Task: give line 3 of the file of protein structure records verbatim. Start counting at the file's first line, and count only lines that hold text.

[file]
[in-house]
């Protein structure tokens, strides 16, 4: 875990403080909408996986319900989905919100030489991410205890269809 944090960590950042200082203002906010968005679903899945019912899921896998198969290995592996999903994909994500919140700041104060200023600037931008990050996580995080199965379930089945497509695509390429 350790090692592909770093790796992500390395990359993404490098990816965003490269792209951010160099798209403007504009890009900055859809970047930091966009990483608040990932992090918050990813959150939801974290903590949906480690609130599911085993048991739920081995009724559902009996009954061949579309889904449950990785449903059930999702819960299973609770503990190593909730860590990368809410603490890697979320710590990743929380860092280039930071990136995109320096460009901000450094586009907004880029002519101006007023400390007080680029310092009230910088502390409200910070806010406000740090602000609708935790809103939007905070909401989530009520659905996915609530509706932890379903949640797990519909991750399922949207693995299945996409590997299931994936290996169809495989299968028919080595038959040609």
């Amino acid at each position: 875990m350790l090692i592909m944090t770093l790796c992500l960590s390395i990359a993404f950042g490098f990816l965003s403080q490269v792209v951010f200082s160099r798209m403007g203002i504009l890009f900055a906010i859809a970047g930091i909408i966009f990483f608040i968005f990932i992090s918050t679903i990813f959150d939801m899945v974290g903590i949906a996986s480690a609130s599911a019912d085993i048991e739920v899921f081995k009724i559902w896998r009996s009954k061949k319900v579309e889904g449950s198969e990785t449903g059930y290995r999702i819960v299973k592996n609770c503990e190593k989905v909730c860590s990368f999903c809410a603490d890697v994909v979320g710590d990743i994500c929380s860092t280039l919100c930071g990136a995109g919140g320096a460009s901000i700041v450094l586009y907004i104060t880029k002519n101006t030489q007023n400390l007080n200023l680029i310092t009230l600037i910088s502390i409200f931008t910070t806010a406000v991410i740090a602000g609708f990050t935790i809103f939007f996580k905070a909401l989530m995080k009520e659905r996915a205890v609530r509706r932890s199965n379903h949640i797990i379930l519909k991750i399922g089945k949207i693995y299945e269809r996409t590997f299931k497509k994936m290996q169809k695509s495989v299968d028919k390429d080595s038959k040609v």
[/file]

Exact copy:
């Amino acid at each position: 875990m350790l090692i592909m944090t770093l790796c992500l960590s390395i990359a993404f950042g490098f990816l965003s403080q490269v792209v951010f200082s160099r798209m403007g203002i504009l890009f900055a906010i859809a970047g930091i909408i966009f990483f608040i968005f990932i992090s918050t679903i990813f959150d939801m899945v974290g903590i949906a996986s480690a609130s599911a019912d085993i048991e739920v899921f081995k009724i559902w896998r009996s009954k061949k319900v579309e889904g449950s198969e990785t449903g059930y290995r999702i819960v299973k592996n609770c503990e190593k989905v909730c860590s990368f999903c809410a603490d890697v994909v979320g710590d990743i994500c929380s860092t280039l919100c930071g990136a995109g919140g320096a460009s901000i700041v450094l586009y907004i104060t880029k002519n101006t030489q007023n400390l007080n200023l680029i310092t009230l600037i910088s502390i409200f931008t910070t806010a406000v991410i740090a602000g609708f990050t935790i809103f939007f996580k905070a909401l989530m995080k009520e659905r996915a205890v609530r509706r932890s199965n379903h949640i797990i379930l519909k991750i399922g089945k949207i693995y299945e269809r996409t590997f299931k497509k994936m290996q169809k695509s495989v299968d028919k390429d080595s038959k040609v």